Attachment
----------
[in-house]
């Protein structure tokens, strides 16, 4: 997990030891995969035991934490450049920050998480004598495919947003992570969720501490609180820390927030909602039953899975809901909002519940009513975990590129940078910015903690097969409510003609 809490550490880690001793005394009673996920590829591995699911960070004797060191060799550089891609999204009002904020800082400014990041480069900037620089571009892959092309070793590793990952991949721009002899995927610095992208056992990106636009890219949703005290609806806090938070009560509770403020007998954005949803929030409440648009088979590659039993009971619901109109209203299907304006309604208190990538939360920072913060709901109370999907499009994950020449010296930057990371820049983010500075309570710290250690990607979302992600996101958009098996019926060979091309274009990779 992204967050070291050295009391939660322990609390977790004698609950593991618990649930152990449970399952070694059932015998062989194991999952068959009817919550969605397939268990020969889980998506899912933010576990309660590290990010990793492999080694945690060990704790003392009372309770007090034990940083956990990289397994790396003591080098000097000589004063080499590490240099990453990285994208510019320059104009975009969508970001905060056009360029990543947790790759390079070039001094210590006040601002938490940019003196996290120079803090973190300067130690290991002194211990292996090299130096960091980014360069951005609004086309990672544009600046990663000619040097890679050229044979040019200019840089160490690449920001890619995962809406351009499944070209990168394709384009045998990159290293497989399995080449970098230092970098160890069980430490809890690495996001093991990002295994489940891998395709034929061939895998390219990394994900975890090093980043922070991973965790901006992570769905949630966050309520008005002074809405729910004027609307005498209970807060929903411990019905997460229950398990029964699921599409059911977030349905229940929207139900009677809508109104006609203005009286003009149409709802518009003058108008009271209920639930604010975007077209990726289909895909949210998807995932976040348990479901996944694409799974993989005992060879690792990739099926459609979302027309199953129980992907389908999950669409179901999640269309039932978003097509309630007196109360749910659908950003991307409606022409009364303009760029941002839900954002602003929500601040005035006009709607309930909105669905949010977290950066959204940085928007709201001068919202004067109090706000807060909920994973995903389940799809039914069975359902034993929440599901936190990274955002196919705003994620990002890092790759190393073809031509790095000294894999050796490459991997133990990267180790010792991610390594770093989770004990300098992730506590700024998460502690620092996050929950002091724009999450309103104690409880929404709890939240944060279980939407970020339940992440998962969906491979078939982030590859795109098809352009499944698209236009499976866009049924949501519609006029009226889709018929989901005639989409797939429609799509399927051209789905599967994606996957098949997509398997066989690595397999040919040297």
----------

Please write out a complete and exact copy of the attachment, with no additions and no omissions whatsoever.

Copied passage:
[in-house]
């Protein structure tokens, strides 16, 4: 997990030891995969035991934490450049920050998480004598495919947003992570969720501490609180820390927030909602039953899975809901909002519940009513975990590129940078910015903690097969409510003609 809490550490880690001793005394009673996920590829591995699911960070004797060191060799550089891609999204009002904020800082400014990041480069900037620089571009892959092309070793590793990952991949721009002899995927610095992208056992990106636009890219949703005290609806806090938070009560509770403020007998954005949803929030409440648009088979590659039993009971619901109109209203299907304006309604208190990538939360920072913060709901109370999907499009994950020449010296930057990371820049983010500075309570710290250690990607979302992600996101958009098996019926060979091309274009990779 992204967050070291050295009391939660322990609390977790004698609950593991618990649930152990449970399952070694059932015998062989194991999952068959009817919550969605397939268990020969889980998506899912933010576990309660590290990010990793492999080694945690060990704790003392009372309770007090034990940083956990990289397994790396003591080098000097000589004063080499590490240099990453990285994208510019320059104009975009969508970001905060056009360029990543947790790759390079070039001094210590006040601002938490940019003196996290120079803090973190300067130690290991002194211990292996090299130096960091980014360069951005609004086309990672544009600046990663000619040097890679050229044979040019200019840089160490690449920001890619995962809406351009499944070209990168394709384009045998990159290293497989399995080449970098230092970098160890069980430490809890690495996001093991990002295994489940891998395709034929061939895998390219990394994900975890090093980043922070991973965790901006992570769905949630966050309520008005002074809405729910004027609307005498209970807060929903411990019905997460229950398990029964699921599409059911977030349905229940929207139900009677809508109104006609203005009286003009149409709802518009003058108008009271209920639930604010975007077209990726289909895909949210998807995932976040348990479901996944694409799974993989005992060879690792990739099926459609979302027309199953129980992907389908999950669409179901999640269309039932978003097509309630007196109360749910659908950003991307409606022409009364303009760029941002839900954002602003929500601040005035006009709607309930909105669905949010977290950066959204940085928007709201001068919202004067109090706000807060909920994973995903389940799809039914069975359902034993929440599901936190990274955002196919705003994620990002890092790759190393073809031509790095000294894999050796490459991997133990990267180790010792991610390594770093989770004990300098992730506590700024998460502690620092996050929950002091724009999450309103104690409880929404709890939240944060279980939407970020339940992440998962969906491979078939982030590859795109098809352009499944698209236009499976866009049924949501519609006029009226889709018929989901005639989409797939429609799509399927051209789905599967994606996957098949997509398997066989690595397999040919040297």